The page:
Now THAT'S a snack!

These snacks are balanced and can help stabilise blood glucose levels, which can prevent overeating later on during the day. Sit down and enjoy your snack, one bite at a time.  

Whether you snack or not doesn’t need to be a binary. Some days you may feel the need to, and others you won’t. While a million health bloggers will give varied advice, remember that you are unique; you have a different body, schedule, and lifestyle to work with, and you’re the best judges of what is best for you!

Which brings me to another contentious topic; dairy. I know that cow’s dairy isn’t for everyone, but calcium sure is! Calcium is required for healthy bones, nerves, cardiac health, muscles and teeth. Sources of calcium include unhulled tahini, almond butter, dark leafy greens such as kale and collard greens, calcium-fortified milk, tofu and, of course, dairy.

If you can’t tolerate cow’s cheese, why not consider goat’s cheese? Goat’s cheese has less lactose than cow’s dairy, and many find it easier to digest. It’s rich in vitamins and minerals and tastes very delicious. While it may be a little more expensive than the run of the mill dairy, it’s well worth it! 

Done mindfully, snacking can boost energy and keep hunger at bay. If you’re ready to take on the ultimate snack party platter, or, possibly just your regular, average afternoon snack, try out my Omega Cheese Crackers with a delectable dip. Combined, this take on your regular ‘cheese and crackers’ is a supercharge of flavour, fibre, protein, vitamins, minerals and essential fats.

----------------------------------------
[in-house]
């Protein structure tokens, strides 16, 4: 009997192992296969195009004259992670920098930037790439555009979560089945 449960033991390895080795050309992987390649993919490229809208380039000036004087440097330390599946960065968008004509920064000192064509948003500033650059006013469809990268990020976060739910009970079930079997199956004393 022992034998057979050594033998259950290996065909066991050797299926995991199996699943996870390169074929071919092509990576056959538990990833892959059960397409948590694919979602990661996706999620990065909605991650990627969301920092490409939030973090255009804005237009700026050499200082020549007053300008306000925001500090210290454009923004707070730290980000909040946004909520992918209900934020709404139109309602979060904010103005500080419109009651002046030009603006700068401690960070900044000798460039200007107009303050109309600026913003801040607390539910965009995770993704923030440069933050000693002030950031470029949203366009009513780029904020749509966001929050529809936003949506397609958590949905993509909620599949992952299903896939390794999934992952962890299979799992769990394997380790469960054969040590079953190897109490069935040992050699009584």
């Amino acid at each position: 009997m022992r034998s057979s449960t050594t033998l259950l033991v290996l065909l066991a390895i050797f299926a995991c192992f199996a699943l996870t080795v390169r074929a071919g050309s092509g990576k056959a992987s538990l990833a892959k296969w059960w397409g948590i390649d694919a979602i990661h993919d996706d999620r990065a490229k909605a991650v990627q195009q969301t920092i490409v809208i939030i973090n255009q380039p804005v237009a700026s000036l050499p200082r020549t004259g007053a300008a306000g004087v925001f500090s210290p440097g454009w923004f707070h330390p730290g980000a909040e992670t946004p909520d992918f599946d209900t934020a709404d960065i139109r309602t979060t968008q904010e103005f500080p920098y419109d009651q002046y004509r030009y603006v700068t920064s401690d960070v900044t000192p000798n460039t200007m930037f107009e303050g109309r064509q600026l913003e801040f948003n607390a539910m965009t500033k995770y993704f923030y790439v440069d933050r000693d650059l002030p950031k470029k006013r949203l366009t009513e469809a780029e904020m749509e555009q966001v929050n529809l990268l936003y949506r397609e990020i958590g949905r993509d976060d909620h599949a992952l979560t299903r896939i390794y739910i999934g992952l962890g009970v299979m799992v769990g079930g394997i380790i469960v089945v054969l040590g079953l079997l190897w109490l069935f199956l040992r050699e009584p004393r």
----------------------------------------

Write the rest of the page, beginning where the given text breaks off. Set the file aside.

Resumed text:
So, go on, I know you want to.

 Omega Cheese Crackers 

{MAKES ABOUT 24} 

Home-made crackers are a great way to save money, save the earth by reducing package waste, and just make dip dunking and snacking so much more gratifying. These crispy flaxseed meal crackers are a weekly bake in my household, and the addition of nutritional yeast flakes gives the tastiest cheesy flavour. Great for entertaining, afternoon snacking and kids’ lunchboxes. 

  •     200 g (7 oz/2 cups) flaxseed meal 
  •     185–250 ml (6–9 fl oz/3/4–1 cup) filtered water 
  •     2 tablespoons coconut aminos 
  •     1 tablespoon nutritional yeast flakes (optional) 
  •     Tiny pinch of sea salt 

Method:

Preheat the oven to 180°C (350°F) and line a baking tray with baking paper. 

In a medium bowl, combine all the ingredients and mix until they form a smooth dough. 

Spread the dough to about 3 mm (1/8 inch) thick on the prepared baking tray. Score into squares or diamonds so the crackers can be broken apart easily when baked. 

Bake for 20–30 minutes, until crispy. 

Lemony Goat’s Cheese Dip 

{ MAKES ABOUT 375 G [13 OZ] } 

  • 220 g (7 3/4 oz/1 cup) hummus 
  • 150 g (5 1/2 oz) goat’s cheese 
  • 2 tablespoons olive oil
  • 1 teaspoon lemon zest
  • 1 tablespoon lemon juice
  • sea salt and freshly ground black pepper, to taste 

Method:

Mix all the ingredients in a food processor. 

Serve with omega cheese crackers.

Give them a go and let me know what you think in the comments section below.

Lee Holmes - Naturopath and Founder of Supercharged Food